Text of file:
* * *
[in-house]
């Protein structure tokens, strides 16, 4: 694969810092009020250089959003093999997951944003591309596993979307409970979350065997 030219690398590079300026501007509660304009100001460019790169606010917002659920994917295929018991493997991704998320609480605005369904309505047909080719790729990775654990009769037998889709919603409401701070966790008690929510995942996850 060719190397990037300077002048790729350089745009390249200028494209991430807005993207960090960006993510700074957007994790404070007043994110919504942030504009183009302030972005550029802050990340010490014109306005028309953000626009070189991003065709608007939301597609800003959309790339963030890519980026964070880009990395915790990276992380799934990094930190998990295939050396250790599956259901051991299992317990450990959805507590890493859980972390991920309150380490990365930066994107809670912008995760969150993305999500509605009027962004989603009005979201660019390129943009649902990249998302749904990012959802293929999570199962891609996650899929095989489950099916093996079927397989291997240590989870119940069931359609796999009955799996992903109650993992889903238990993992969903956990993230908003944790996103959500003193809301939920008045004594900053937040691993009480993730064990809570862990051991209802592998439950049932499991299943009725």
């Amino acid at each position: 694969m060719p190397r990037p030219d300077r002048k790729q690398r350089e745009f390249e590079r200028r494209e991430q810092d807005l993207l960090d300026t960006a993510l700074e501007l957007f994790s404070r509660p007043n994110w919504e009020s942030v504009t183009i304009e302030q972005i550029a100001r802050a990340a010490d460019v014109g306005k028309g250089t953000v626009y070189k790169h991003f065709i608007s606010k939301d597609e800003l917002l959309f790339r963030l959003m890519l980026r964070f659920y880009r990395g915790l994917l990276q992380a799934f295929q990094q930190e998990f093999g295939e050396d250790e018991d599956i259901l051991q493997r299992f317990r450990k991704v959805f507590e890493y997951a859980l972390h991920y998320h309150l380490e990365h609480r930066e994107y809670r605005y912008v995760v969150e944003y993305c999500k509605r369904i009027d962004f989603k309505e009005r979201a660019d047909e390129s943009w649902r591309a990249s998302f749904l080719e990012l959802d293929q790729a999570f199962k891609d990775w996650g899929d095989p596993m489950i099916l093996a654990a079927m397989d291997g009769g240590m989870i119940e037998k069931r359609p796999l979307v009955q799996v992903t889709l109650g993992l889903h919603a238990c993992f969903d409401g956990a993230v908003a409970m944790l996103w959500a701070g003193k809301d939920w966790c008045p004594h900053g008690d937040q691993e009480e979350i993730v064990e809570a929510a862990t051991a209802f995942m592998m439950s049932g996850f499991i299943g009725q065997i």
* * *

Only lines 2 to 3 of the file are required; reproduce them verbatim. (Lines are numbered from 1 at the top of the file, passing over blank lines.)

């Protein structure tokens, strides 16, 4: 694969810092009020250089959003093999997951944003591309596993979307409970979350065997 030219690398590079300026501007509660304009100001460019790169606010917002659920994917295929018991493997991704998320609480605005369904309505047909080719790729990775654990009769037998889709919603409401701070966790008690929510995942996850 060719190397990037300077002048790729350089745009390249200028494209991430807005993207960090960006993510700074957007994790404070007043994110919504942030504009183009302030972005550029802050990340010490014109306005028309953000626009070189991003065709608007939301597609800003959309790339963030890519980026964070880009990395915790990276992380799934990094930190998990295939050396250790599956259901051991299992317990450990959805507590890493859980972390991920309150380490990365930066994107809670912008995760969150993305999500509605009027962004989603009005979201660019390129943009649902990249998302749904990012959802293929999570199962891609996650899929095989489950099916093996079927397989291997240590989870119940069931359609796999009955799996992903109650993992889903238990993992969903956990993230908003944790996103959500003193809301939920008045004594900053937040691993009480993730064990809570862990051991209802592998439950049932499991299943009725």
């Amino acid at each position: 694969m060719p190397r990037p030219d300077r002048k790729q690398r350089e745009f390249e590079r200028r494209e991430q810092d807005l993207l960090d300026t960006a993510l700074e501007l957007f994790s404070r509660p007043n994110w919504e009020s942030v504009t183009i304009e302030q972005i550029a100001r802050a990340a010490d460019v014109g306005k028309g250089t953000v626009y070189k790169h991003f065709i608007s606010k939301d597609e800003l917002l959309f790339r963030l959003m890519l980026r964070f659920y880009r990395g915790l994917l990276q992380a799934f295929q990094q930190e998990f093999g295939e050396d250790e018991d599956i259901l051991q493997r299992f317990r450990k991704v959805f507590e890493y997951a859980l972390h991920y998320h309150l380490e990365h609480r930066e994107y809670r605005y912008v995760v969150e944003y993305c999500k509605r369904i009027d962004f989603k309505e009005r979201a660019d047909e390129s943009w649902r591309a990249s998302f749904l080719e990012l959802d293929q790729a999570f199962k891609d990775w996650g899929d095989p596993m489950i099916l093996a654990a079927m397989d291997g009769g240590m989870i119940e037998k069931r359609p796999l979307v009955q799996v992903t889709l109650g993992l889903h919603a238990c993992f969903d409401g956990a993230v908003a409970m944790l996103w959500a701070g003193k809301d939920w966790c008045p004594h900053g008690d937040q691993e009480e979350i993730v064990e809570a929510a862990t051991a209802f995942m592998m439950s049932g996850f499991i299943g009725q065997i």